When Mark founded his first company, MicroSolutions, he had nothing—no clients, no investors, just him and a truckload of grit. To make his first few sales he convinced his customers to pay in advance for software he didn't even have yet. He promised them that if things didn't work out, he would wash their car, walk their dog, basically do anything it takes to gain their trust and close the deal.

This creativity and sincerity won people over. He built MicroSolutions into a company that sold for $6 million. He went from broke to multimillionaire.

That’s a motivated entrepreneur.

The Knowledge Advantage

I think the crown jewel of Cuban’s investing philosophy is the idea of knowledge advantage.

Some of you may be familiar with this term, also known as information advantage, but I think the way Cuban uses it and how it ties in with his story is amazing.

At the start of his career, Cuban worked in sales. He spent hours studying his company’s systems and software to sell more products and get ahead. No matter how late he got home, he would crack open a book and study computers before going to sleep.

This steady self-investment process did more than earn him quick cash, it unveiled his love for computers and technology and set him up for his entire investing career. Even when he was fired from that job, a life-changing event, his knowledge of computers and sales remained. No one could take that away from him.

That is knowledge advantage—knowing enough about an industry to be able to capitalize on it, as an entrepreneur or investor.

I imagine that to this day Mark keeps his nose buried in stacks of info on artificial intelligence, blockchain, NFT’s and any other burgeoning industries that he wants to gain a knowledge advantage in.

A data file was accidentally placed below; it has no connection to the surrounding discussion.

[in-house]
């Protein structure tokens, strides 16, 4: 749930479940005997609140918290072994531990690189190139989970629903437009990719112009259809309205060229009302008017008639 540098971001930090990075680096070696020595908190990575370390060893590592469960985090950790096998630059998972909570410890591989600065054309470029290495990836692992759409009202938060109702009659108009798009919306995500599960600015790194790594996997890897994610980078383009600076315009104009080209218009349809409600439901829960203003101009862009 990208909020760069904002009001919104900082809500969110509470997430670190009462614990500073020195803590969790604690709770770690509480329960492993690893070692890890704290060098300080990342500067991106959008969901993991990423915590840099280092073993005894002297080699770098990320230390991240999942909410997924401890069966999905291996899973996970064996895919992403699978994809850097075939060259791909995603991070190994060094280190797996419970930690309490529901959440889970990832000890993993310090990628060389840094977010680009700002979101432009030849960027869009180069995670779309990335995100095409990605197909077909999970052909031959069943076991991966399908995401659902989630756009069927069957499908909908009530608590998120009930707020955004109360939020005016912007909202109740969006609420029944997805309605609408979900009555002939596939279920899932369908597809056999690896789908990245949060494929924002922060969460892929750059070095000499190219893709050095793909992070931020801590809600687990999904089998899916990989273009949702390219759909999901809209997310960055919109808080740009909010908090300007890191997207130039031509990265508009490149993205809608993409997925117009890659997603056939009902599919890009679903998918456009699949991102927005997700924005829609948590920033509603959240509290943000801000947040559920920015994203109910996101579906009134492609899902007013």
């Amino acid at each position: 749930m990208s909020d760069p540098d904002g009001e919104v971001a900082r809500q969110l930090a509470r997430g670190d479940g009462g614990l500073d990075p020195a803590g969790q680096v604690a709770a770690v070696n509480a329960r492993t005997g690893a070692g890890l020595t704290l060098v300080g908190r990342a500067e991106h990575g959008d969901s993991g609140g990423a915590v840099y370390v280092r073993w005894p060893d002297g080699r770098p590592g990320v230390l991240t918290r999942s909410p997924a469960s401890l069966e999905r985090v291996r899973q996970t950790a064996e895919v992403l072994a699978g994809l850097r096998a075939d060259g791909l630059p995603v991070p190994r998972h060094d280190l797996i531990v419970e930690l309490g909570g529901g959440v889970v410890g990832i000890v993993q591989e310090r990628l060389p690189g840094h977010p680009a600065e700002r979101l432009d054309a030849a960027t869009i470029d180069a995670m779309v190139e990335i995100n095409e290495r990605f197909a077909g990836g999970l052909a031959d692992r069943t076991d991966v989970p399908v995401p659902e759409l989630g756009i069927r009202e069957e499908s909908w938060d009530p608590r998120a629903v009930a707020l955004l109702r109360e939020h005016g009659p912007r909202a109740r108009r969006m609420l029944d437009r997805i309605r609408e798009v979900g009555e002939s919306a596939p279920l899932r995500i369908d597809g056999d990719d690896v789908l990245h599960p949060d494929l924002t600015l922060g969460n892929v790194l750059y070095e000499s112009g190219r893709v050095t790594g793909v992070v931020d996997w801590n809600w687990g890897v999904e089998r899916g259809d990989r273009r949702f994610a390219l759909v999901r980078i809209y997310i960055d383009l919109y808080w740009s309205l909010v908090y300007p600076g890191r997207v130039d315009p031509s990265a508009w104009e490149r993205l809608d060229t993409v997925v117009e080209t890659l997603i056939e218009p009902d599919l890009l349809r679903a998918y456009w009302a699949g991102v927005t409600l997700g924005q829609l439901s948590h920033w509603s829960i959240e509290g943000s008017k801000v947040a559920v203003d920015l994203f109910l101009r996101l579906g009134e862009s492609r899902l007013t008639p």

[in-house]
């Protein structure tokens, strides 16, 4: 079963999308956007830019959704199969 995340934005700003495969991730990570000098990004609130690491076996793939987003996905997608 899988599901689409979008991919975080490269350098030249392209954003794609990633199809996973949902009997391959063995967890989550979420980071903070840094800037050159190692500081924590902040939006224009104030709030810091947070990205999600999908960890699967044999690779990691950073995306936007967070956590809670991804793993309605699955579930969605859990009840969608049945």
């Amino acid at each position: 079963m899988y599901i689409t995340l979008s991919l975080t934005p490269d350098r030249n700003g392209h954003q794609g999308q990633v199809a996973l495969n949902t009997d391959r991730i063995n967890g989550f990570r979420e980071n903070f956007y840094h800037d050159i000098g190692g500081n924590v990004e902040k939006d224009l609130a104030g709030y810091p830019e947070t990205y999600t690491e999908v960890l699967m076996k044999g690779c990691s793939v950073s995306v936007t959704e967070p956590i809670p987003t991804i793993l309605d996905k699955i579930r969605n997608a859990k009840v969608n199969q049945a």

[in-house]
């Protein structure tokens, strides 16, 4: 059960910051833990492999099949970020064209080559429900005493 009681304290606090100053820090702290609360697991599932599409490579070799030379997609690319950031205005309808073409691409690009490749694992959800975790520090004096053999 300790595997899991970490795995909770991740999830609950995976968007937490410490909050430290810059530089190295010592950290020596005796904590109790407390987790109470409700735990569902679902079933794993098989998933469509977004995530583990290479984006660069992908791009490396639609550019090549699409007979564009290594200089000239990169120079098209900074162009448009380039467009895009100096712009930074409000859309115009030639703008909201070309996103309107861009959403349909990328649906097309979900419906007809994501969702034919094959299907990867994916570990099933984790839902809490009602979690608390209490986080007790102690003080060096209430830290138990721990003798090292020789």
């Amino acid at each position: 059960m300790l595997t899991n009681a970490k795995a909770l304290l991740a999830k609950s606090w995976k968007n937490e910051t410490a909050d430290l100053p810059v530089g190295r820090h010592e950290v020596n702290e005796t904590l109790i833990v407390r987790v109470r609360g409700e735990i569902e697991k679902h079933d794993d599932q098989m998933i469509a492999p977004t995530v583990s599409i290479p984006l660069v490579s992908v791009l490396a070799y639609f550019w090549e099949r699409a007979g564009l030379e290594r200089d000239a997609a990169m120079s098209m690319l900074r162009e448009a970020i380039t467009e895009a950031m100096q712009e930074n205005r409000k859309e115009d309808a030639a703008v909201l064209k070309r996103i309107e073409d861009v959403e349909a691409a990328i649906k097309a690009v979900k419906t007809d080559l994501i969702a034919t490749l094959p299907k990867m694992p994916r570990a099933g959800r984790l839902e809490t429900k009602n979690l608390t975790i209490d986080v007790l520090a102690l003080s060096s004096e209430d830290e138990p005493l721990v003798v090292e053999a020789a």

Without a doubt, as an investor you want to see this same grit and drive in a founder you are considering investing in, but it’s also important to understand that these same principles hold true for your investing success. So, I want to challenge you to start investing in yourself and gain as much knowledge you can to gain that ‘strategic advantage’. Put in the work, develop your eye, and you will find that you will be investing with confidence.

You’ve Got to Believe!

Entrepreneurs need to believe in their businesses, and as an investor Mark needs to believe in them.

Cuban talks about those who held onto Bitcoin back in the day when the price fell. A small dip caused many investors to bail out, while Bitcoin owners who truly believed in the asset held on. Years later, the believers watched their investments skyrocket, while those who jumped ship were kicking themselves.

Publicly-traded stocks can be fickle. You can buy shares in any company that looks undervalued and sell them when their value comes up. And if the price goes down too much, you can sell and cut your losses. In this case, belief matters little.

With startups, these short-term tactics don’t work. Every startup investment is a long-term investment. Because you can’t bail out if things go awry, You need to pick companies that you believe are real winners, ones you envision being proud of ten years down the road. In other words, the ones you believe in.

It’s great to have ‘mavericks’ (see what I did there) like Cuban to learn from and realize that there are a number of ways to approach investing in the private capital markets. But the lesson we should all take away from Cuban is to make sure we: constantly grow in our knowledge and make sure we believe in the startups we invest in, but more importantly believe in ourselves to make the right calls.

What do you think? Do you agree with the Cuban Code?